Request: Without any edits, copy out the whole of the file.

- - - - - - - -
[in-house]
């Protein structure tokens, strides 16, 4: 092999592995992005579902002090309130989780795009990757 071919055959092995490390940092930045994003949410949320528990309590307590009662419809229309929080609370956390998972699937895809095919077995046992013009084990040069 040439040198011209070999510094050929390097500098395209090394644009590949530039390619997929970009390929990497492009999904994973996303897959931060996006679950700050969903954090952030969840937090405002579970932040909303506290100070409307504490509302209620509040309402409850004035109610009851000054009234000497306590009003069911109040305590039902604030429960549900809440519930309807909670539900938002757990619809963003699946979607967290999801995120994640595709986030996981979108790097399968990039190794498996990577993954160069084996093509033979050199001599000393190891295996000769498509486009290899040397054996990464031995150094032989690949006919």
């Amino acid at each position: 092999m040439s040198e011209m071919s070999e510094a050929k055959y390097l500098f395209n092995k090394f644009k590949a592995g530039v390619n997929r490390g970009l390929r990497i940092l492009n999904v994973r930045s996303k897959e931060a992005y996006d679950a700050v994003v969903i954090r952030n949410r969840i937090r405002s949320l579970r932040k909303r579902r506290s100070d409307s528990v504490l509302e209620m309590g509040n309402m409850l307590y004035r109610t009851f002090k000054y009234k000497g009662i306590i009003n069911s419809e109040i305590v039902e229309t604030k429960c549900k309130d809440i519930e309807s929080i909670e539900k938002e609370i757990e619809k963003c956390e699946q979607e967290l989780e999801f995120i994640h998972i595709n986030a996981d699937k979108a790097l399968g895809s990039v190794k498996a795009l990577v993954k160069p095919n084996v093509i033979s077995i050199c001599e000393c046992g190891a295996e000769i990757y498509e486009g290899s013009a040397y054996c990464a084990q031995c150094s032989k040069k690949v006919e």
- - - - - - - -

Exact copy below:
[in-house]
């Protein structure tokens, strides 16, 4: 092999592995992005579902002090309130989780795009990757 071919055959092995490390940092930045994003949410949320528990309590307590009662419809229309929080609370956390998972699937895809095919077995046992013009084990040069 040439040198011209070999510094050929390097500098395209090394644009590949530039390619997929970009390929990497492009999904994973996303897959931060996006679950700050969903954090952030969840937090405002579970932040909303506290100070409307504490509302209620509040309402409850004035109610009851000054009234000497306590009003069911109040305590039902604030429960549900809440519930309807909670539900938002757990619809963003699946979607967290999801995120994640595709986030996981979108790097399968990039190794498996990577993954160069084996093509033979050199001599000393190891295996000769498509486009290899040397054996990464031995150094032989690949006919």
């Amino acid at each position: 092999m040439s040198e011209m071919s070999e510094a050929k055959y390097l500098f395209n092995k090394f644009k590949a592995g530039v390619n997929r490390g970009l390929r990497i940092l492009n999904v994973r930045s996303k897959e931060a992005y996006d679950a700050v994003v969903i954090r952030n949410r969840i937090r405002s949320l579970r932040k909303r579902r506290s100070d409307s528990v504490l509302e209620m309590g509040n309402m409850l307590y004035r109610t009851f002090k000054y009234k000497g009662i306590i009003n069911s419809e109040i305590v039902e229309t604030k429960c549900k309130d809440i519930e309807s929080i909670e539900k938002e609370i757990e619809k963003c956390e699946q979607e967290l989780e999801f995120i994640h998972i595709n986030a996981d699937k979108a790097l399968g895809s990039v190794k498996a795009l990577v993954k160069p095919n084996v093509i033979s077995i050199c001599e000393c046992g190891a295996e000769i990757y498509e486009g290899s013009a040397y054996c990464a084990q031995c150094s032989k040069k690949v006919e």